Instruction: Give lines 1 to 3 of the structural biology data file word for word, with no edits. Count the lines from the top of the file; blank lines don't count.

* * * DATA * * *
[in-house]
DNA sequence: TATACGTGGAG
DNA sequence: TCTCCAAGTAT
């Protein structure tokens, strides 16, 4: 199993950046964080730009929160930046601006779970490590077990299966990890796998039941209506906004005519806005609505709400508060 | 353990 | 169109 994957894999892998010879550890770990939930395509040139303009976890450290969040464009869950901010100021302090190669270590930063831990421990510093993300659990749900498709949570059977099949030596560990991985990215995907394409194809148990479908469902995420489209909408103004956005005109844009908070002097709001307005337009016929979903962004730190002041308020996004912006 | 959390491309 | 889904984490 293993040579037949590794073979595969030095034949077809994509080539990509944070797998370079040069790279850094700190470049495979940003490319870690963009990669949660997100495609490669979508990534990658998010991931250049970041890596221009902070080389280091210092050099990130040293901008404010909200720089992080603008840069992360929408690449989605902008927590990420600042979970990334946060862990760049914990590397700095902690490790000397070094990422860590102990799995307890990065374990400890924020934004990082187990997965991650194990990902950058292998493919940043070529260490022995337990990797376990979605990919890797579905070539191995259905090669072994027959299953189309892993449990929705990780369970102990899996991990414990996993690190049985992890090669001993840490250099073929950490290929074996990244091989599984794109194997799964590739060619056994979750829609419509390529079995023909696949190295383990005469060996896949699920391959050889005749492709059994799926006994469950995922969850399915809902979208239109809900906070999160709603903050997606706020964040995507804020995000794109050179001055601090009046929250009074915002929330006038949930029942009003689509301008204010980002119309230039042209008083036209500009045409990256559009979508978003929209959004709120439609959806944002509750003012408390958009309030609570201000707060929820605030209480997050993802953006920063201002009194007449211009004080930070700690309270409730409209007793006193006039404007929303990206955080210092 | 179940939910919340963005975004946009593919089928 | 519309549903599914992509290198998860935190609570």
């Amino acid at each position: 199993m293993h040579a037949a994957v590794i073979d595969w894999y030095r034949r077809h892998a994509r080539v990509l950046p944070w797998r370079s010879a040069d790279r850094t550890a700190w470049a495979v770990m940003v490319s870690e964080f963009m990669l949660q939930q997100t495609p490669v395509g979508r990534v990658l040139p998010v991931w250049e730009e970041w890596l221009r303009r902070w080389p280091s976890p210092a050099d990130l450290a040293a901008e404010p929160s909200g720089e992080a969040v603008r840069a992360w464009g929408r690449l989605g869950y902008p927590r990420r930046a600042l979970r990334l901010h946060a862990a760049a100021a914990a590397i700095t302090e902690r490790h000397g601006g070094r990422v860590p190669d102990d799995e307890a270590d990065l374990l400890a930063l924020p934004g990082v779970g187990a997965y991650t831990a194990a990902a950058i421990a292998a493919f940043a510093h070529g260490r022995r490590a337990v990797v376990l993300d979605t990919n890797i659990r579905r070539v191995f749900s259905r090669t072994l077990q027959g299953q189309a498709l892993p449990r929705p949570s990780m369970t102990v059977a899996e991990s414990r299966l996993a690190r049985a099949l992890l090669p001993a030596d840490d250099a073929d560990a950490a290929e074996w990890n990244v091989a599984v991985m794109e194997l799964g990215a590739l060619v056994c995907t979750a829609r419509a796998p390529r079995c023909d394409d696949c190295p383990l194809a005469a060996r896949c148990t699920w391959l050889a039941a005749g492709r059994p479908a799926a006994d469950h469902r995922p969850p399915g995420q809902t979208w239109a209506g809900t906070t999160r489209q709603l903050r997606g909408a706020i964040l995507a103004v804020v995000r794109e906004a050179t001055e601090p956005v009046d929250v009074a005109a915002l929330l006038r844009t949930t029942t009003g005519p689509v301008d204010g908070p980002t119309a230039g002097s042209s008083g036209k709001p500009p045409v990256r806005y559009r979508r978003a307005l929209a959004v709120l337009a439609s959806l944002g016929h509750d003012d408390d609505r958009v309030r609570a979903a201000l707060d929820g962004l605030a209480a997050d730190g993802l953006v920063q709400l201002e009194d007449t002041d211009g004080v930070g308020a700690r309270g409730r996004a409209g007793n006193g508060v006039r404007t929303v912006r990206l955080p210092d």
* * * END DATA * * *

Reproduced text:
[in-house]
DNA sequence: TATACGTGGAG
DNA sequence: TCTCCAAGTAT